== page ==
On Friday, the last day of this year’s term, the Supreme Court struck down President Biden’s student loan forgiveness plan. The court found in a 6-3 ruling that the president exceeded his executive authority by making a large-scale change to the program through a waiver, as required by a 2003 law. The chief justice , John Roberts, joined the other five Republican appointees to the court. “The (2003 law) provides no authorization for the Secretary’s plan even when examined using the ordinary tools of interpretation of the law, let alone ‘clear authorization from Congress’ for such a program,” Roberts wrote.
In a dissent written by Justice Elena Kagan, the three Democratic appointees argued that the Biden administration had the authority under law to enact student loan forgiveness. They also argued that the Court should not have ruled on the case because the plaintiffs, six states, in this case, lacked significant involvement in the case.
This case is about an important legal concept: the boundaries between the executive and legislative branches, and how much leeway the executive branch is given to interpret and implement laws passed by Congress. But the student loan forgiveness plan has been a major political issue since Biden announced it in August 2022. Almost immediately, the GOP began attacking it: No fewer than six lawsuits were filed to stop it. In the case that ended the program, Biden v. Nebraska, the Republican governors of that state plus Arkansas, Kansas, Iowa, Missouri and South Carolina argued that Biden did not have the authority to forgive up to $10,000 in student loans for most borrowers and up to $20,000 for students who have received Pell Grants. in college.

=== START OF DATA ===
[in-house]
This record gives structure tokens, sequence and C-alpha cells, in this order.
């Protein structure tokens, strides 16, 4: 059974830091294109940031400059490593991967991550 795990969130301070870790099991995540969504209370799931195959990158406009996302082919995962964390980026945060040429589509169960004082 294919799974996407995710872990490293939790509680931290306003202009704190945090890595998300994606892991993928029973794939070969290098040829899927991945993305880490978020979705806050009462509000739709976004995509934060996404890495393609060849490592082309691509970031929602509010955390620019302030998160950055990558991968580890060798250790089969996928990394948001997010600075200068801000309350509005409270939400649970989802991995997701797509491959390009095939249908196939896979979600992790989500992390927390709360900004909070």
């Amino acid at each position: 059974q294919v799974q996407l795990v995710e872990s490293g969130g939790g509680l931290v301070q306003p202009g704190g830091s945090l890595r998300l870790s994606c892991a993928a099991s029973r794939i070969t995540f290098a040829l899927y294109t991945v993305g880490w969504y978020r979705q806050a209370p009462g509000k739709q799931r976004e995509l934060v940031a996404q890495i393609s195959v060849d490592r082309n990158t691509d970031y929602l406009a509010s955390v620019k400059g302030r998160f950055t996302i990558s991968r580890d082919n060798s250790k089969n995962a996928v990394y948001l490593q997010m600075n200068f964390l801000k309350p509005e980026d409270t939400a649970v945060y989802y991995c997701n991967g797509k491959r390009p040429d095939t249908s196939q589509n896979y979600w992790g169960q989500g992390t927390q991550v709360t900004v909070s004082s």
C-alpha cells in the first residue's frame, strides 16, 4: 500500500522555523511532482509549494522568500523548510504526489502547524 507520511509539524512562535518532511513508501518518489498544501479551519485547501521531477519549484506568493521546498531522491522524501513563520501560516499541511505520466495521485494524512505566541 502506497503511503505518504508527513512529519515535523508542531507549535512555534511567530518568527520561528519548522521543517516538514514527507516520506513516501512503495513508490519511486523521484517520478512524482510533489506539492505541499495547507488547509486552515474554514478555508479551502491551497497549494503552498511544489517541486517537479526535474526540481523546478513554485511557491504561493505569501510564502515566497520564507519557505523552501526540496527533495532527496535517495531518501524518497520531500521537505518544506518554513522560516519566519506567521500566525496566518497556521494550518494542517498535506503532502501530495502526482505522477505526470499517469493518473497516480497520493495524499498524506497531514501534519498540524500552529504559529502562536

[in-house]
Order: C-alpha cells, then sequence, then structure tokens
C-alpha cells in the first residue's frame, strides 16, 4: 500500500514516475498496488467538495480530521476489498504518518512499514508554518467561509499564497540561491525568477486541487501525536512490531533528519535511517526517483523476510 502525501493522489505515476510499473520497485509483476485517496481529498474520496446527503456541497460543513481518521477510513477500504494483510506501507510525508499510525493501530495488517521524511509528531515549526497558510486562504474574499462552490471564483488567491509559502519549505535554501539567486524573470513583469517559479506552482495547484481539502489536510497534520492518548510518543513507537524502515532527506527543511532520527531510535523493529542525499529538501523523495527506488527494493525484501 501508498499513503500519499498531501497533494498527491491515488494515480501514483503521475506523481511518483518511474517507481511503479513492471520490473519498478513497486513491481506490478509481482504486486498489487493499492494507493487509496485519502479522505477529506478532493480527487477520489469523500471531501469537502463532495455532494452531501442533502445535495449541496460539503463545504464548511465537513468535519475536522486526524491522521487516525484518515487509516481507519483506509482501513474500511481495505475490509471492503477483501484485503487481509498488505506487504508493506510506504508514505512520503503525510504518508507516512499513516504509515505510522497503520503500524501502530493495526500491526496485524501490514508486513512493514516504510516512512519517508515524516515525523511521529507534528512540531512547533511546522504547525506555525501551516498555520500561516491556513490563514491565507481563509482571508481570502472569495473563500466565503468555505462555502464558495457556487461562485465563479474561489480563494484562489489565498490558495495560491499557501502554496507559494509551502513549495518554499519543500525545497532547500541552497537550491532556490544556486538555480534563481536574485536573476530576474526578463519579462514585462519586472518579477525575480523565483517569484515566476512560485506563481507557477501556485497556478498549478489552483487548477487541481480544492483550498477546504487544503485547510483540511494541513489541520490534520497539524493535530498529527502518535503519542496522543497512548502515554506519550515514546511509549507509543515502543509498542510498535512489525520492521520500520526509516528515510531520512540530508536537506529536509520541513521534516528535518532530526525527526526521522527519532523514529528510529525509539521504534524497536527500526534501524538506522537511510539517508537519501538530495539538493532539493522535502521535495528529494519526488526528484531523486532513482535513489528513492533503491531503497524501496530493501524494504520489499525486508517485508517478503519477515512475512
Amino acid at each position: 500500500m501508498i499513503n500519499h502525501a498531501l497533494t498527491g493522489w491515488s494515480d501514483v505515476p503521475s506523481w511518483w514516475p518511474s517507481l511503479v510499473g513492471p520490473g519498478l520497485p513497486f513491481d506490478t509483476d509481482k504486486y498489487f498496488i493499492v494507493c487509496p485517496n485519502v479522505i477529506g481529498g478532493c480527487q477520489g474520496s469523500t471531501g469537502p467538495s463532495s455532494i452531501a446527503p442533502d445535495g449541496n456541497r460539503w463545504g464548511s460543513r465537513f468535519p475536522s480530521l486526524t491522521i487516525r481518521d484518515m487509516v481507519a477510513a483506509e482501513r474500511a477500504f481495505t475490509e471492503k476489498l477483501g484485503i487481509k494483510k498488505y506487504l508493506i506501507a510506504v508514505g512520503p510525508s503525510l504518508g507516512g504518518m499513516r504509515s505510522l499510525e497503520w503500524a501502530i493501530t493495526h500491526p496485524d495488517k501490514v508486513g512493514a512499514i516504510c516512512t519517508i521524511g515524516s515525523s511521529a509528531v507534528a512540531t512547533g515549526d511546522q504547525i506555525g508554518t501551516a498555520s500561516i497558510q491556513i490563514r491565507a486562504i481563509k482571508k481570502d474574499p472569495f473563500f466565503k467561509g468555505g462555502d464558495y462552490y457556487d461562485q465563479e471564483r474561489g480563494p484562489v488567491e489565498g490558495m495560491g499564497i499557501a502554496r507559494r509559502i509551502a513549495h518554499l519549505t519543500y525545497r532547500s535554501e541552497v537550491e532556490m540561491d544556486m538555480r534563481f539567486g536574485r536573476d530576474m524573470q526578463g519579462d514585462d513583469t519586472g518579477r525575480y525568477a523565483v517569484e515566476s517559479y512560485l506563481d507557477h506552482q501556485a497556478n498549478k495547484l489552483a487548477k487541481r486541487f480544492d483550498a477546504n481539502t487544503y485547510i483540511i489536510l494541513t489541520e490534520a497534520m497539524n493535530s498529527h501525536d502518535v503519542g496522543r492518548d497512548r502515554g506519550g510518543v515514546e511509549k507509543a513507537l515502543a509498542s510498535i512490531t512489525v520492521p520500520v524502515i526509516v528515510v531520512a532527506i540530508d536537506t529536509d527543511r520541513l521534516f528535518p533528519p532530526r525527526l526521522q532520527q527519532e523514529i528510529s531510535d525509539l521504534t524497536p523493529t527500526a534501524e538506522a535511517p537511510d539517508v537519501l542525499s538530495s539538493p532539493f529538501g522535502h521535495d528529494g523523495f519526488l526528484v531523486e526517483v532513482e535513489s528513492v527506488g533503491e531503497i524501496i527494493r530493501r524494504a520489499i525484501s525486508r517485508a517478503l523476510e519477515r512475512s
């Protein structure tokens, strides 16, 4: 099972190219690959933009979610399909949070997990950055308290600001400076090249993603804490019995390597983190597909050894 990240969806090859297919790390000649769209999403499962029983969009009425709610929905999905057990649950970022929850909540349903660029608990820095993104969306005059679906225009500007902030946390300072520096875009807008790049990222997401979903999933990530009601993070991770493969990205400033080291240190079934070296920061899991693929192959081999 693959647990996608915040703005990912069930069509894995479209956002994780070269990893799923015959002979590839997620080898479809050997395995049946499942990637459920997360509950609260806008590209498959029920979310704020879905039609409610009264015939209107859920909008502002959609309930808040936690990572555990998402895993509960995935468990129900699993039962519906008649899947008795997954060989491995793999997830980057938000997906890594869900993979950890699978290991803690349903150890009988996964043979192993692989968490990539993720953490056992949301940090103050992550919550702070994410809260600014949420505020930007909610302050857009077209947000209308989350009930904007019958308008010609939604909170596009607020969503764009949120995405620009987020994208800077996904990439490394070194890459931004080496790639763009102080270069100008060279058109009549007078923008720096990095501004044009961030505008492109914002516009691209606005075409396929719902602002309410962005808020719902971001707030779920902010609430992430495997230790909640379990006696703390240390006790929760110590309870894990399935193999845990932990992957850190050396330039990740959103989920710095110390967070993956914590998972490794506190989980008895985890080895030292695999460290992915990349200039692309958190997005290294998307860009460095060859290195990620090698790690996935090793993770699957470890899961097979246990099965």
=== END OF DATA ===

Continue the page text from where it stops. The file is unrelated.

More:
The ruling could have big implications for the 2024 election. Borrowers will now have to start repaying student loans by the end of the summer without any relief. People who expected student loan forgiveness may blame the court for the decision. But it is also possible that the court decision will backfire on Biden. Household budgets, already squeezed by persistent inflation, are likely to be even tighter when payments resume, and some voters may see it as a broken promise, one that many Democrats really wanted Biden to keep.
There is a big divide among Americans about whether student loan forgiveness is a good thing, with very strong opinions on both sides of the aisle. Biden and others have argued that the size of student debt (more than $1.75 trillion held by approximately 45 million Americans) is holding back the economy, contributing to generational inequality by heavily overburdening the young, and hurting the bottom 20 percent. percent of student borrowers who ultimately default. anyway. Biden has said his plan is aimed at helping working- and middle-class borrowers. In opposition, the GOP has claimed that Biden’s plan was anti-working class and that taxpayers who hadn’t gone to college would subsidize college graduates who were on track to earn more.